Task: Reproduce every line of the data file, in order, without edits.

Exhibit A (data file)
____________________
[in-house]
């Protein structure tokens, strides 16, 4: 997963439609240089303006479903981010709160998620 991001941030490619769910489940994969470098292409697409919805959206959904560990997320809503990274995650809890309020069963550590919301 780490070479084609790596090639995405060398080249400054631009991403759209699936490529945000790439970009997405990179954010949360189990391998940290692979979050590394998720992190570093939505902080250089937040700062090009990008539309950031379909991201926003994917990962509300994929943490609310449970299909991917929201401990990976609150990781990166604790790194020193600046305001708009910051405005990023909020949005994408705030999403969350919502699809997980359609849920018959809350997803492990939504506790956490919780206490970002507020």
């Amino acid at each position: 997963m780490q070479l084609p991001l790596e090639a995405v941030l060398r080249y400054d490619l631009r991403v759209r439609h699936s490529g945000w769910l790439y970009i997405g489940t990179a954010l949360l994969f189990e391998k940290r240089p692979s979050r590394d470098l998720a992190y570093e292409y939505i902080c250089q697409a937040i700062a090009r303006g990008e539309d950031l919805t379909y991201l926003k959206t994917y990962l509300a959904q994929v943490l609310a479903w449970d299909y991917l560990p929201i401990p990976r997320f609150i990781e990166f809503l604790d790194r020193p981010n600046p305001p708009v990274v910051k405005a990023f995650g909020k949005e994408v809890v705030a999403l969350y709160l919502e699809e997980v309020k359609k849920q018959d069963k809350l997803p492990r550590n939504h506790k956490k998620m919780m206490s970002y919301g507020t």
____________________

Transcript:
[in-house]
């Protein structure tokens, strides 16, 4: 997963439609240089303006479903981010709160998620 991001941030490619769910489940994969470098292409697409919805959206959904560990997320809503990274995650809890309020069963550590919301 780490070479084609790596090639995405060398080249400054631009991403759209699936490529945000790439970009997405990179954010949360189990391998940290692979979050590394998720992190570093939505902080250089937040700062090009990008539309950031379909991201926003994917990962509300994929943490609310449970299909991917929201401990990976609150990781990166604790790194020193600046305001708009910051405005990023909020949005994408705030999403969350919502699809997980359609849920018959809350997803492990939504506790956490919780206490970002507020």
């Amino acid at each position: 997963m780490q070479l084609p991001l790596e090639a995405v941030l060398r080249y400054d490619l631009r991403v759209r439609h699936s490529g945000w769910l790439y970009i997405g489940t990179a954010l949360l994969f189990e391998k940290r240089p692979s979050r590394d470098l998720a992190y570093e292409y939505i902080c250089q697409a937040i700062a090009r303006g990008e539309d950031l919805t379909y991201l926003k959206t994917y990962l509300a959904q994929v943490l609310a479903w449970d299909y991917l560990p929201i401990p990976r997320f609150i990781e990166f809503l604790d790194r020193p981010n600046p305001p708009v990274v910051k405005a990023f995650g909020k949005e994408v809890v705030a999403l969350y709160l919502e699809e997980v309020k359609k849920q018959d069963k809350l997803p492990r550590n939504h506790k956490k998620m919780m206490s970002y919301g507020t």